Kanye West Vaults From Broke to Billions With Yeezy in Demand

Kanye West Vaults From Broke to Billions With Yeezy in Demand

Kanye West was swimming in debt four years ago after pouring money into his fashion company, Yeezy. He revealed his financial woes on Twitter, followed by a plea to Mark Zuckerberg to invest $1 billion in the rapper’s “ideas.”

While the Facebook Inc. co-founder never took him up on the invitation, West has managed to do just fine on his own: Bank of America Corp. valued the sneaker side of the business alone at as much as $3 billion last year, according to a document reviewed by Bloomberg. That was before the Covid-19 pandemic devastated the fashion industry.

But West, the brand’s sole owner, is undaunted. He’s now looking to bring the Yeezy name into other realms, including architecture, hospitality and even urban design. He calls it the “next frontier of living for humanity.”

“All of this is Level 2,” West said of Yeezy’s evolution when reached by phone on his ranch near Cody, Wyoming, where his family is riding out the Covid-19 pandemic. It’s also one of the places he’s considering building an entire city from scratch — Yeezy City.

“It’s time to go to Level 3,” he said.

For now, though, the sneakers are the engine that keeps the brand humming. Yeezy was on track to generate $1.3 billion of shoe revenue in 2019, a 50% increase from a year earlier, according to Bank of America. West would earn $147 million in royalties from those sales.

Vogue magazine calls the sneakers the “real heroes of the Yeezy empire.” They’re released in heavily hyped, limited-edition drops, with shoppers clamoring to snag a pair online before they sell out, typically in minutes. They often sell on the secondary market for several times the original price.

Pink Fur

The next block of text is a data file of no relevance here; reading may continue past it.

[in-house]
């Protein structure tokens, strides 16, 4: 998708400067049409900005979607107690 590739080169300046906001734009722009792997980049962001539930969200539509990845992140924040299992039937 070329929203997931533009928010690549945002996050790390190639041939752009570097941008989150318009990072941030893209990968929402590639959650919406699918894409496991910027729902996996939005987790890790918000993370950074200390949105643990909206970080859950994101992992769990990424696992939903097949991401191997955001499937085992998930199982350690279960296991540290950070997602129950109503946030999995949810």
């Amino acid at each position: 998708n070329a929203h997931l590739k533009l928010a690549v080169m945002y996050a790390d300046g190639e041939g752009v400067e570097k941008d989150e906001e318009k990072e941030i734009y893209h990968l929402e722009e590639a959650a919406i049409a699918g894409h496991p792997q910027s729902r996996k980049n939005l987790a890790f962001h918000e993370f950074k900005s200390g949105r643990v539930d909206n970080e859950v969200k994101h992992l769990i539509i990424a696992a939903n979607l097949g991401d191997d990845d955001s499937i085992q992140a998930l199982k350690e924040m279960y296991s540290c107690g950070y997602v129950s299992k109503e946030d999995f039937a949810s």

The saga of West’s finances — revealed in bits and pieces over the years through his tweets, lyrics and rants — is complicated and predominantly punctuated by debt.

In 2015, the entertainer told BET that he was $16 million in hock because of Yeezy. The following year, he tweeted that his debt had ballooned to $53 million, while also announcing the release of his seventh studio album — “The Life of Pablo” — on which he raps about the likelihood of dying broke and dressing his toddler in pink fur.

The $53 million debt “was Jordan losing to the Pistons,” West, 42, said in a text message, referring to basketball legend Michael Jordan’s storied rivalry with the team from Detroit.

Alexandra Fletcher, a Bank of America spokeswoman, confirmed the authenticity of the document reviewed by Bloomberg. Prepared in September, it hasn’t been updated since the coronavirus pandemic began. The valuation of “future royalties generated in the footwear category is estimated from $1.75 billion to $3 billion,” according to the bank’s preliminary analysis.

Yeezy is West’s largest asset by far. His personal accountant, David Choi, provided an unaudited balance sheet that pegs the rapper’s net worth at $3.15 billion and lists more than $200 million of other assets. They include four houses in California — two in Hidden Hills, one in Thousand Oaks and another in Calabasas — as well as properties in Wyoming and his native Chicago, Choi said.

Separately, his entire music catalog — from “The College Dropout” to “Jesus is King” and everything in between — is worth about $110.5 million, according to a valuation by the Valentiam Group.

Creative Control

The rapper is married to Kim Kardashian West. His wife’s sister, Kylie Jenner, became the youngest self-made billionaire last year after her cosmetics company struck an exclusive partnership with Ulta Beauty Inc. Jenner, 22, later sold a majority stake in her Kylie Cosmetics to Coty Inc. for $600 million.

West’s partnership with Adidas AG, which manufactures and distributes the shoes, is more of a profit-sharing agreement than a typical licensing deal. He retains creative control over design, while Adidas handles fulfillment and production. The agreement is set to end in 2026.

The fashion industry has struggled throughout the pandemic, stung by mass store closings and dwindling demand for non-essential items, which could dent Yeezy’s business. April U.S. sales for apparel, accessories and footwear retailers are expected to plunge 79% from a year earlier, according to Forrester Research.

Still, the brand has managed to avoid some of the most dire consequences, as it’s sold almost entirely online, and Adidas handles the logistics. While concerns about consumer demand for discretionary goods will grow the longer the health crisis persists, Yeezy footwear continues to sell out, according to a person familiar with the business.

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